Referring to FIGS. 1 and 2, the numeral 2 designates an open-top relay section housing made of a magnetizable material. An iron core 4 is mounted substantially in the center of the floor of said housing 2. Around said iron core 4, a coil 6 is wound to form an electromagnet 8 which is energized and de-energized in response to external signals. Said coil 6 is firmly held on iron core 4 by a fixing piece 10. Said fixing piece is preferably made of copper in order to prevent a rumbling/buzzing noise generated by said electromagnet 8. Said housing 2 is provided with a slot 12 on its vertical wall slightly above the level of the top of said electromagnet 8. A bracket member 14 is fixed on the outer wall of said housing 2 substantially below said slot 12 by screws 15. Through said slot 12, a magnetizable lever 16 extends above said electromagnet 8 and within the magnetic field thereof inside of said housing 2 and through said bracket member 14 outside of the housing 2. In this arrangement, said slot supports said lever 16 as a fulcrum. A tension spring 18 is attached to a first end portion 16a of said lever 16 at its one end. A nut 20 is attached to the other end of said tension spring 18. A horizontal extension 14' of said bracket member has a hole. A bolt 22 is inserted into said hole from below and screwed into said nut 20. A horizontal guide plate 24 is mounted on the inner wall of said housing 2 to extend over a second end portion 16b of said lever 16. Said second end portion 16b is urged away from the electromagnet by spring 18 at the time of its de-energization. Said guide plate 24 is provided with a guide hole 24'. A push rod 25 is slidably inserted into said guide hole 24' and supported by lever 16 therebelow to transmit a lever action attributable to said tension spring 18 to a center arm portion of triple arm metal structure which will be described later.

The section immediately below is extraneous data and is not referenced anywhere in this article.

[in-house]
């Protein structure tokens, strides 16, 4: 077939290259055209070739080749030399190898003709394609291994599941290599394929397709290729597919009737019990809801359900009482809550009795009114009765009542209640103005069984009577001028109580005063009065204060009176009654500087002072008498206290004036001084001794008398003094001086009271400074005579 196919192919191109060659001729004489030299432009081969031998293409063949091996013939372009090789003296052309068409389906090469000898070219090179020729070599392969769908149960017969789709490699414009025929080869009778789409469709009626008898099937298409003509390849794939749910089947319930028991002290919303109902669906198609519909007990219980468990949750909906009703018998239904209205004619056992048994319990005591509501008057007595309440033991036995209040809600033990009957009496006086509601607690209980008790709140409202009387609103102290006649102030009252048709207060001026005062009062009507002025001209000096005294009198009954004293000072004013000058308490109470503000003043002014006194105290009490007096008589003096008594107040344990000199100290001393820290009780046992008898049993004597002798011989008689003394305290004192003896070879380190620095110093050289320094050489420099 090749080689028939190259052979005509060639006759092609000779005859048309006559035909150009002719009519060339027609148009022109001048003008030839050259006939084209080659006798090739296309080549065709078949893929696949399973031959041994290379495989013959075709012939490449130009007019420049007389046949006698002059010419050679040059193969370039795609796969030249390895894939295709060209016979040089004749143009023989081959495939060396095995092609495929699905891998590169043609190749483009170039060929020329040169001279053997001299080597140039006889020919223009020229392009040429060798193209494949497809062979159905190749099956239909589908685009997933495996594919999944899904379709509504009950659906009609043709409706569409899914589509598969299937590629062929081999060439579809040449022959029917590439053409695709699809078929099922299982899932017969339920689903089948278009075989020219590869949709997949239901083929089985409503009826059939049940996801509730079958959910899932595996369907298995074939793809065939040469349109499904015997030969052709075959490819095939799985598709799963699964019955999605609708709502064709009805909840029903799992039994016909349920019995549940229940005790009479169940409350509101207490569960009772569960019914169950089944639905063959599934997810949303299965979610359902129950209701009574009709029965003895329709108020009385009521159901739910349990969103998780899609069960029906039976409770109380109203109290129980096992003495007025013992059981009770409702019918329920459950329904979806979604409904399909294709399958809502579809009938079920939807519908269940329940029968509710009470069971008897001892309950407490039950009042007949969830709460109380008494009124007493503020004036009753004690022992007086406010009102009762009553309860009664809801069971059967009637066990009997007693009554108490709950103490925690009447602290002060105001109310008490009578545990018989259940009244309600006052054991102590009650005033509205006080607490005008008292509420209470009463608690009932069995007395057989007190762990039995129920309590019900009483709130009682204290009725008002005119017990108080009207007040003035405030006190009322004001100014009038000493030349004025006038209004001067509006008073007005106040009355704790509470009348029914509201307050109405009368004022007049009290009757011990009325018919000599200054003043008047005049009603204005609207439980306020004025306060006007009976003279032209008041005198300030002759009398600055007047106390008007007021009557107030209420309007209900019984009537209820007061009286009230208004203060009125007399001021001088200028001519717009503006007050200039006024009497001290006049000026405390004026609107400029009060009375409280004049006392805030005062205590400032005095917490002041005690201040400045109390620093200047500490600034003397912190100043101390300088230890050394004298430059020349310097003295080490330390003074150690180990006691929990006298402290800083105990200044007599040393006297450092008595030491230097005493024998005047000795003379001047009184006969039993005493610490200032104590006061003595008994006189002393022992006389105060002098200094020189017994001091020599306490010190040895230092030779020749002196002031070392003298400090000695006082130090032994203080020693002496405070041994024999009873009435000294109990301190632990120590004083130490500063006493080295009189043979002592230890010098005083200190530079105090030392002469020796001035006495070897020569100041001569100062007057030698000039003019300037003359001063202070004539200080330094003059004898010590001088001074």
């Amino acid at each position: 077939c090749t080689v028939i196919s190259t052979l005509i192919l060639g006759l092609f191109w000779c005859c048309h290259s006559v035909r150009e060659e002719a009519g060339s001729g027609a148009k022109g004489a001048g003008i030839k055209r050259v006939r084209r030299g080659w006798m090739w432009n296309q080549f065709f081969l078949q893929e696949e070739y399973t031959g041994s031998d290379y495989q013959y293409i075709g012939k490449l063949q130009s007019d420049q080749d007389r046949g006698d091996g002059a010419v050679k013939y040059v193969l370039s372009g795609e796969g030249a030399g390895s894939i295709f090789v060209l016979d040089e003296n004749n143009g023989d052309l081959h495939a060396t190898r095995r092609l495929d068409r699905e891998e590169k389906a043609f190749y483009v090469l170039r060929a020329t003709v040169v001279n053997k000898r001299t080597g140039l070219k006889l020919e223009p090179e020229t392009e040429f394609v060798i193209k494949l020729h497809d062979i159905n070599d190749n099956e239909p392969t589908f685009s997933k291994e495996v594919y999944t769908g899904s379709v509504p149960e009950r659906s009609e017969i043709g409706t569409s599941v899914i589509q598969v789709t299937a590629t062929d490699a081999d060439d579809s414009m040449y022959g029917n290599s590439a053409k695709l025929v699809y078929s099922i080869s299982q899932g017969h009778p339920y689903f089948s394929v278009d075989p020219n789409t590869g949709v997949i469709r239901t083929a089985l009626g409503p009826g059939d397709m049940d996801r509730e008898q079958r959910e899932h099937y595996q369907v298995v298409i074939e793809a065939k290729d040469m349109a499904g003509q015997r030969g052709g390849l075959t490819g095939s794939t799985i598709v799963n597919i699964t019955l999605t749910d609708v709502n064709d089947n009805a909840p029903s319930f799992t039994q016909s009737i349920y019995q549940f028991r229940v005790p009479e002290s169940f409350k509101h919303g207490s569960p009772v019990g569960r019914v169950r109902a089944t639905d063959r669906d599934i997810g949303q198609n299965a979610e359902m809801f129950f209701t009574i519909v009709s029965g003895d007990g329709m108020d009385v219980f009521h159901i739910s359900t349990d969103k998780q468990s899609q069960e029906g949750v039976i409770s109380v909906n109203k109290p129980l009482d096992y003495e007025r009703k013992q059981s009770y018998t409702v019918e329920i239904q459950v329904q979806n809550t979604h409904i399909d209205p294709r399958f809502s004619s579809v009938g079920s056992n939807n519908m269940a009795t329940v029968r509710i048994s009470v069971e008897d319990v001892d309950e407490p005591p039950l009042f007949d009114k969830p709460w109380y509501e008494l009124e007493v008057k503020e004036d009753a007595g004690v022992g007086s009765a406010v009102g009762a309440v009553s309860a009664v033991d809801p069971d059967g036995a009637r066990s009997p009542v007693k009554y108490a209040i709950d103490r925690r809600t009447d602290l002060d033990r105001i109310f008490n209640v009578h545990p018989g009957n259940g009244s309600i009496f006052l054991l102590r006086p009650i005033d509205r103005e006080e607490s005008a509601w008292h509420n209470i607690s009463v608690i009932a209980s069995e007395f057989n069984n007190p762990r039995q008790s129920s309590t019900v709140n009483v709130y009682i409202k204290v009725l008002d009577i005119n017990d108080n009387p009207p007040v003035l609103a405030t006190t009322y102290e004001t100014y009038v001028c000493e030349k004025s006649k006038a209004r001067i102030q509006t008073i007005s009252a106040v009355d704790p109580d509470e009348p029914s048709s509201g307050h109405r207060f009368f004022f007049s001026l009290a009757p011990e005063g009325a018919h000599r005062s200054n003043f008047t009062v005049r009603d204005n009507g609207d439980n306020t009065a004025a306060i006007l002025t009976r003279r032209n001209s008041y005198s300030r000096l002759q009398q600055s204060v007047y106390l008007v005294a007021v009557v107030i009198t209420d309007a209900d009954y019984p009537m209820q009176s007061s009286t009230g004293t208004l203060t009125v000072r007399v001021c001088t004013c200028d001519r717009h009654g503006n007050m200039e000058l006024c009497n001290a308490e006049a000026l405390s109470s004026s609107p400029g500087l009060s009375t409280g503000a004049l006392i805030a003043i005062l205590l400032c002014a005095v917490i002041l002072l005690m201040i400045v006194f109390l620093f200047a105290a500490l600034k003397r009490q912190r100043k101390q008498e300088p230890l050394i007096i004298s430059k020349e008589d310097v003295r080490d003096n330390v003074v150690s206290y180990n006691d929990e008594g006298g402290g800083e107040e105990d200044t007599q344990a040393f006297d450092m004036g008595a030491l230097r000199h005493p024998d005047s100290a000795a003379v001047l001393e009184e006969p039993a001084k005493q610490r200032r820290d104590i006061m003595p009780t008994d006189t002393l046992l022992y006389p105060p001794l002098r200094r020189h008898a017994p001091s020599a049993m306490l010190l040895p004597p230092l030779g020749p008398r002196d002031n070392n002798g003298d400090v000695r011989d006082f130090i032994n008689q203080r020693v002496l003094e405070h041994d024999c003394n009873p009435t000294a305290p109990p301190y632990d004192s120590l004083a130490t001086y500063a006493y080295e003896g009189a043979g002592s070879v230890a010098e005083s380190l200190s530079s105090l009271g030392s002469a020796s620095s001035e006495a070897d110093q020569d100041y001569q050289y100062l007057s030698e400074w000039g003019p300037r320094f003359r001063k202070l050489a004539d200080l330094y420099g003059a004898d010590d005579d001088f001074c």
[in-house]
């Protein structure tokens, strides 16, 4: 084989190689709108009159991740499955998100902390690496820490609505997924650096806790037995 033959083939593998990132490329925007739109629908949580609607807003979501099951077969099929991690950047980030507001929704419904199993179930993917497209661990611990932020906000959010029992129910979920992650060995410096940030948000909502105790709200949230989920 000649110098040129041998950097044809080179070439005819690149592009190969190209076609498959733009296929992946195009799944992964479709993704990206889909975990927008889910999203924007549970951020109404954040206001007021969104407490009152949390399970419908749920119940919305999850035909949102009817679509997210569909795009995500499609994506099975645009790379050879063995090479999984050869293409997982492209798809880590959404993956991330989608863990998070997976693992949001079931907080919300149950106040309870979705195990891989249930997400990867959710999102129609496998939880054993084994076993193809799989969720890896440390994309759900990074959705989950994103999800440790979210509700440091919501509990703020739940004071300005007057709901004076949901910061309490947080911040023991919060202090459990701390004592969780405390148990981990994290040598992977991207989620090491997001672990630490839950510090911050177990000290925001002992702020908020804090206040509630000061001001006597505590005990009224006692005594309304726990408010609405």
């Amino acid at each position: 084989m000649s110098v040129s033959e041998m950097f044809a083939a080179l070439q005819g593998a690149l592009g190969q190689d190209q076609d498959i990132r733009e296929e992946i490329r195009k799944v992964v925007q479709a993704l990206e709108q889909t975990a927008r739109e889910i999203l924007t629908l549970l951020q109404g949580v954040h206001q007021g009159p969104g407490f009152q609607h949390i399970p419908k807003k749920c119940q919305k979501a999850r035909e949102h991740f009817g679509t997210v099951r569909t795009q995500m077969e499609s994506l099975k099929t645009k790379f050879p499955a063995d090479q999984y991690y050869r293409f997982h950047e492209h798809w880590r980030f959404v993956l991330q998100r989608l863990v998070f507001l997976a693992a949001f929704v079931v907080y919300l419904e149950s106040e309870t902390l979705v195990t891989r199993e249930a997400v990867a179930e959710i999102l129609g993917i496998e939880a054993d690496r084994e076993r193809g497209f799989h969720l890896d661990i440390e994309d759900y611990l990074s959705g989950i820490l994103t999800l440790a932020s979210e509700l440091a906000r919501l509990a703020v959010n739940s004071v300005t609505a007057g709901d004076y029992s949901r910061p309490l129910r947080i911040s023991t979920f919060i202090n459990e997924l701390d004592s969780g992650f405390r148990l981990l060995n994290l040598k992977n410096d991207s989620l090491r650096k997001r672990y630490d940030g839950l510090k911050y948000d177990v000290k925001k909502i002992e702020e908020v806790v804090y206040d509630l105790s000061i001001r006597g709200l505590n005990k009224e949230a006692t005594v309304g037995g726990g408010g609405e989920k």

Numeral 26 designates an open-bottom non-conductive switch section housing. First and second metal terminal plates 28 and 30 pierce the top portion of said switch section housing 26, each having an outer terminal end projecting from said housing for electrical connection in the drive circuit of the air conditioner and an inner terminal end facing the inside of the housing. To the inner terminal end of second terminal plate 30, a triple arm metal structure 32 is attached at its folded end as shown in FIG. 3. Said structure 32 has one center arm portion 32a and two outside arm portions 32b. Said center arm portion 32a and two outside arm portions are connected with each other at one end 32c of said structure. However, said two outside arm portions are connected with each other at the other end 32d of said structure. Said center arm portion 32a branches off downwardly at an angle from said one end 32c, which is folded for fixedly attaching the same to the inner terminal end of second terminal plate 30. Said end portion 32d carries a movable contact 34 thereon. Center arm portion 32a and end 32d of said triple arm metal structure 32 carries first spigot 32e and second spigot 32f A rectangular shaped spring is bridged between the free end of said center arm portion 32a and said end 32d by inserting said spigots 32e and 32f into cuts formed on said rectangular shaped spring 36. A gap 36' of said rectangular spring 36 is wider than the spacing between the free end of center arm portion 32a and end 32d of said triple arm metal structure 32 when said center arm portion 32a is forced into the same plane as said end 32d. A fixed contact 38 is resiliently mounted on the inner terminal end of said first terminal plate 28 to allow a manual adjustment of screw 40 as depicted in FIG. 1, thus regulating the level of said fixed contact 38 from outside of the housing 26. Numeral 42 is a spring preventing loosening of screw 40. Said switch section housing 26 is inserted into the open-top electromagnet section housing 2 and fixed thereon above the level of guide plate 24. Numeral 44 designates a fixing plate and fixed on electromagnet section housing 2 by screw 46. A stop 39 is fixedly mounted on the inner wall of said housing 26 facing movable contact 34 on the other side of fixed contact 38. The adjustment of the small-sized power relay described will now be explained. If tension spring 18 is too slack, the end portion 16b of the lever 16 is pressed against iron core 4 under the urging force of triple arm metal structure 32 even if electromagnet 8 is not energized. At this time, movable contact 34 is pressed against fixed contact 38. Then, bolt 22 is manually rotated clockwise to tighten tension spring 18. As a result, lever 16 urges said push rod 25 upward. A further clockwise rotation of bolt 22 causes center arm portion 32a and rectangular spring 36 to perform a snap action of movable contact 34 which flies apart from fixed contact 38 until it abuts stop 39. A still further but slight clockwise rotation of bolt 22 completes the adjustment of the device. By doing so, the urging force of magnetizable lever 16 can be set to be greater than the urging force of triple arm metal structure but less than the resultant urging force of triple arm metal structure and the magnetic attraction exerted on the lever 16 when electromagnet 8 is energized.